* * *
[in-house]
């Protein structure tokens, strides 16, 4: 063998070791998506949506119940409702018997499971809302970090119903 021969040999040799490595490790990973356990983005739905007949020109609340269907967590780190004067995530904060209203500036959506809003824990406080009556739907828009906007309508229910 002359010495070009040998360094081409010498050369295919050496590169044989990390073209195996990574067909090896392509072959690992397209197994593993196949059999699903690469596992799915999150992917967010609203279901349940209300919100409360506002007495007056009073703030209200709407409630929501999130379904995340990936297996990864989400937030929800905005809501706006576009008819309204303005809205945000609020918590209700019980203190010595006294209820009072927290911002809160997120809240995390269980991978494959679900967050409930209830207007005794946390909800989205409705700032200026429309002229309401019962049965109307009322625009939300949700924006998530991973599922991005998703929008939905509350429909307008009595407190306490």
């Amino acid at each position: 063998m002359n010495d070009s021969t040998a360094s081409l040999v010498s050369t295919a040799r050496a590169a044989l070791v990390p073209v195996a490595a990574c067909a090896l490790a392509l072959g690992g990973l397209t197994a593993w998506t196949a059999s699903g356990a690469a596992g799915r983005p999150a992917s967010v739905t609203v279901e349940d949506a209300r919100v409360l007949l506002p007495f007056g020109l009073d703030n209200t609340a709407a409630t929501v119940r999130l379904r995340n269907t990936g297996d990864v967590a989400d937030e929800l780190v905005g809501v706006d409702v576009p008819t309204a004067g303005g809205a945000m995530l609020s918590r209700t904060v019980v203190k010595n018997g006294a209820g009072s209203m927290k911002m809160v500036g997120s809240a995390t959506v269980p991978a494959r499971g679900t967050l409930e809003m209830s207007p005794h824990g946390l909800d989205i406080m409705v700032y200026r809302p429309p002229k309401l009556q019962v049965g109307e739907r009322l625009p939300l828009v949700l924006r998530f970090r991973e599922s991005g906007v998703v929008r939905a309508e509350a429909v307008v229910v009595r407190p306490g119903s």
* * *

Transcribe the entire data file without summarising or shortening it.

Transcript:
[in-house]
């Protein structure tokens, strides 16, 4: 063998070791998506949506119940409702018997499971809302970090119903 021969040999040799490595490790990973356990983005739905007949020109609340269907967590780190004067995530904060209203500036959506809003824990406080009556739907828009906007309508229910 002359010495070009040998360094081409010498050369295919050496590169044989990390073209195996990574067909090896392509072959690992397209197994593993196949059999699903690469596992799915999150992917967010609203279901349940209300919100409360506002007495007056009073703030209200709407409630929501999130379904995340990936297996990864989400937030929800905005809501706006576009008819309204303005809205945000609020918590209700019980203190010595006294209820009072927290911002809160997120809240995390269980991978494959679900967050409930209830207007005794946390909800989205409705700032200026429309002229309401019962049965109307009322625009939300949700924006998530991973599922991005998703929008939905509350429909307008009595407190306490």
């Amino acid at each position: 063998m002359n010495d070009s021969t040998a360094s081409l040999v010498s050369t295919a040799r050496a590169a044989l070791v990390p073209v195996a490595a990574c067909a090896l490790a392509l072959g690992g990973l397209t197994a593993w998506t196949a059999s699903g356990a690469a596992g799915r983005p999150a992917s967010v739905t609203v279901e349940d949506a209300r919100v409360l007949l506002p007495f007056g020109l009073d703030n209200t609340a709407a409630t929501v119940r999130l379904r995340n269907t990936g297996d990864v967590a989400d937030e929800l780190v905005g809501v706006d409702v576009p008819t309204a004067g303005g809205a945000m995530l609020s918590r209700t904060v019980v203190k010595n018997g006294a209820g009072s209203m927290k911002m809160v500036g997120s809240a995390t959506v269980p991978a494959r499971g679900t967050l409930e809003m209830s207007p005794h824990g946390l909800d989205i406080m409705v700032y200026r809302p429309p002229k309401l009556q019962v049965g109307e739907r009322l625009p939300l828009v949700l924006r998530f970090r991973e599922s991005g906007v998703v929008r939905a309508e509350a429909v307008v229910v009595r407190p306490g119903s």